Retro Review: Knightriders
George A. Romero took a break from his Zombie trilogy to make this movie about a motorcycle gang of Live Action Role Players. And I watched it. You’re welcome.
With his Night/Dawn/Day of the Living Dead movies, George A. Romero claimed his niche as the go to source for low budget zombie scares. Apparently Georgie really likes being a niche director. If you’ve been to a renaissance fair, you’ve probably seen LARPing in action. But probably not on bikes. With a new interpretation of King Arthur due in one month, we decided to take a look at all things Arthurian. And what better way to kick things off than with Knightriders: a movie that imagines Camelot still lives… in rundown fields… in rural Pennsylvania.
King William (Billy to his friends) runs a traveling troupe of Knights. They travel the land, performing medieval tournaments, but with a twist: all of the Knights ride motorcycles instead of horses. Not all is well in Billy’s (Ed Harris) kingdom, however. The troupe barely makes enough to get by, and this pinch is compounded by corrupt police officers threatening to shut their show down if not adequately bribed. Billy’s Knights are a fractious bunch, and tempers routinely flair. Especially Morgan, the resident hotshot and Black Knight of the group. The Queen has eyes for Alan, Lancelot to Billy’s Arthur. To top things off, Billy is having Knightmares (hehe) about a black raven, an ill omen that portends Billy’s defeat and possible demise. You know, the standard small business problems.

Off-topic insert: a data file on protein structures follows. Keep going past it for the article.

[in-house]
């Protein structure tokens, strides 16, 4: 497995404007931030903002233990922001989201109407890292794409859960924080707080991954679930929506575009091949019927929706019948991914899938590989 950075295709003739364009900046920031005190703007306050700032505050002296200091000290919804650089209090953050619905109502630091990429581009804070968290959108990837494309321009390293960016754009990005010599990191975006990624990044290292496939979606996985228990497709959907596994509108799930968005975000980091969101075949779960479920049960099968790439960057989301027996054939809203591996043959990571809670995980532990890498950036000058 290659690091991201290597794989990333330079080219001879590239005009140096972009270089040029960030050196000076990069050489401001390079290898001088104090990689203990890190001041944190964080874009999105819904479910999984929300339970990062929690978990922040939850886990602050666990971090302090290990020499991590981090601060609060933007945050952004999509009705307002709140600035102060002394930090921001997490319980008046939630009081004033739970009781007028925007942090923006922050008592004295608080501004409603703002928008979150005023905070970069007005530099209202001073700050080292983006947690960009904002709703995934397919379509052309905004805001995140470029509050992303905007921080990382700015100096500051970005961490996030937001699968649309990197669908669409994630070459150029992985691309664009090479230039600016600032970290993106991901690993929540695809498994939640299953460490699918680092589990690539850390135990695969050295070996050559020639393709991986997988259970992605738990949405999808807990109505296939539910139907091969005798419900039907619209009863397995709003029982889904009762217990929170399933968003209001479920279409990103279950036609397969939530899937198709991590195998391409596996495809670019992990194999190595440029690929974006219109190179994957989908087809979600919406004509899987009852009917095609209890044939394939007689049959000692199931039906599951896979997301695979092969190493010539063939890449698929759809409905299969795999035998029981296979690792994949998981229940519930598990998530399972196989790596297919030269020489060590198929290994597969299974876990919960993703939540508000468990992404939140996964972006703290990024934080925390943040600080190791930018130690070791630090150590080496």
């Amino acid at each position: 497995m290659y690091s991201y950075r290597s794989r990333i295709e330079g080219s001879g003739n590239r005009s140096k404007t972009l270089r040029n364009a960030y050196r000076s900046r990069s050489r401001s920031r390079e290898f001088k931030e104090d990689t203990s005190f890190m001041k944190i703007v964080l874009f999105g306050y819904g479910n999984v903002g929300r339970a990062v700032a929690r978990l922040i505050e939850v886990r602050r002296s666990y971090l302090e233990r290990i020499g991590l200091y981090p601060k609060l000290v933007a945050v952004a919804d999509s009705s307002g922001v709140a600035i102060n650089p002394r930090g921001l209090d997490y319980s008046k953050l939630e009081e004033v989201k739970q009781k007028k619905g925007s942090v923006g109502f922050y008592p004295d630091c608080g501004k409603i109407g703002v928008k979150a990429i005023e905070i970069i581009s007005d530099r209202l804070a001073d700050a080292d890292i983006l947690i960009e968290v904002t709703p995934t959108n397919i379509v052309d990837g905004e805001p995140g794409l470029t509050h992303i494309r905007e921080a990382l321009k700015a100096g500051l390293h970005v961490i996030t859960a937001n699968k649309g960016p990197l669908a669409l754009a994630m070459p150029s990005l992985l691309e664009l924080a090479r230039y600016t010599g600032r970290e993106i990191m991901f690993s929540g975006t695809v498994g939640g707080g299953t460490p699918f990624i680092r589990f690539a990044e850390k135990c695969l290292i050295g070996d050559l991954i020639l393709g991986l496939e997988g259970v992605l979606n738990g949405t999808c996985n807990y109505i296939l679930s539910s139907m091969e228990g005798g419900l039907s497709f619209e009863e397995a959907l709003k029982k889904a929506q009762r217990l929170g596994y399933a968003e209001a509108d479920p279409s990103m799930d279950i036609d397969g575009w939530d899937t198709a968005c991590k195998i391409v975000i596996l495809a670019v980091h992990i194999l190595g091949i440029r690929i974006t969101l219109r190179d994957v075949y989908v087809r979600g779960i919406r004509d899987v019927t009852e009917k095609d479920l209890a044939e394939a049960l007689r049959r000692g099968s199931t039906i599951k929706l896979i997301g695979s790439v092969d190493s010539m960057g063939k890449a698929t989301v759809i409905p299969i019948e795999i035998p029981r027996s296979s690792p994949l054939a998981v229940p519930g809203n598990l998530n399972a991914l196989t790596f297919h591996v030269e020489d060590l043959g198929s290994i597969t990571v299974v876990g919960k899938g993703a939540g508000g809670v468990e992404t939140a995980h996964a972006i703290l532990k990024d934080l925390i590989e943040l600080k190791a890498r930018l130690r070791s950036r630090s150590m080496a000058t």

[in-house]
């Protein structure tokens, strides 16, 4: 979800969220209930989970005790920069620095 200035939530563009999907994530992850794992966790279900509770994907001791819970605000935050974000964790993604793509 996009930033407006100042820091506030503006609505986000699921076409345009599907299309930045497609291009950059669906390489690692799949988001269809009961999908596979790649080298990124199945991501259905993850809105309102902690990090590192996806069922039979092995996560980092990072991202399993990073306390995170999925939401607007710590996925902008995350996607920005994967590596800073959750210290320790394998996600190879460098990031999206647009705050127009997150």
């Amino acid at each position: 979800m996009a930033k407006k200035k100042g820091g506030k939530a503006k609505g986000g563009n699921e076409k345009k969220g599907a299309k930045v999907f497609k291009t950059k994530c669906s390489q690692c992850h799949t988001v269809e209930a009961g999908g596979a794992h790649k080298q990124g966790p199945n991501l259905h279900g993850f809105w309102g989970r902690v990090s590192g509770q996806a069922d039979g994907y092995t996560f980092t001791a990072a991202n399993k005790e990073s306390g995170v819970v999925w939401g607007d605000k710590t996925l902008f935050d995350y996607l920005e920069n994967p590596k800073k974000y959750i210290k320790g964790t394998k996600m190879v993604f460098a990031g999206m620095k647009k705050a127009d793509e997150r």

Billy’s dream of a modern day Camelot attracts a diverse cast of characters, and it is the movie’s best aspect. Some are in it for the ideals, others for the fame, and almost all are adrenaline junkies. They all come with their own personal baggage and it is in the exploration of these societal outcasts that the movie achieves depth. Pippin is the troubadour who is perfectly fine making outlandish announcements, but struggles with coming out to his friends. Rocky is the lone female Knight and both she and grease-monkey Angie struggle with their own concepts of femininity amidst all the gasoline soaked machismo. Merlyn (Brother Blue) is the troupe medic, and retreated to this lifestyle to escape a society that would lynch him as soon as look at him. Lastly we have Julie, who flees her abusive, alcoholic father by running away to be Alan’s groupie.
It is in these character studies that the film find’s a pearl of earnestness amidst the medieval lunacy. They fight and fuck and curse at one another, but they come across as kin, brothers and sisters in their escape from mainstream society. The vibe of Billy’s Camelot is that of a bulwark against a world that has abandoned the high ideals of the sixties in favor of cold hard cash. The faded glory of their cause in the face of capitalism is the backdrop for the war between Billy and Morgan.
This could have elevated Knightriders to something special. Alas, Romero hamstrung this film in two glaring ways.
Knightriders is waaaaaaay too long.
At two and a half hours, this movie is ponderous. It takes the above character study and swerves into a navel-gazing ditch with it. All the action and copious nudity (don’t worry, it’s mostly Ed Harris) in Knightriders couldn’t keep my interest going. Thank goodness it was available for free on VUDU, because I had to watch this film in three discreet sessions to finally get through it.
What do LARP swords and this movie have in common?
They have no point! You’d think at two and a half hours this movie would at least find the time to wrap things up in a way that makes sense. You’d be wrong. Alan decides he loves the Queen, and dumps Julie back with her abusive dad. Hooray for Chivalry! Morgan gets a lucrative deal to save the troupe, becomes king, and rips up the deal. For reasons. Finally, Billy meets a knight flying a black raven sigil, defeats him in combat… and gets hit by a truck. WTAF?
Camelot… ’tis a silly place.
This movie is much ado about nothing. The characters are likeable (Even Morgan), but the writing fails them. The plot is earnest, but facile and meandering. At the end of the day, I just can’t recommend this movie. Watching it would be a fools errand.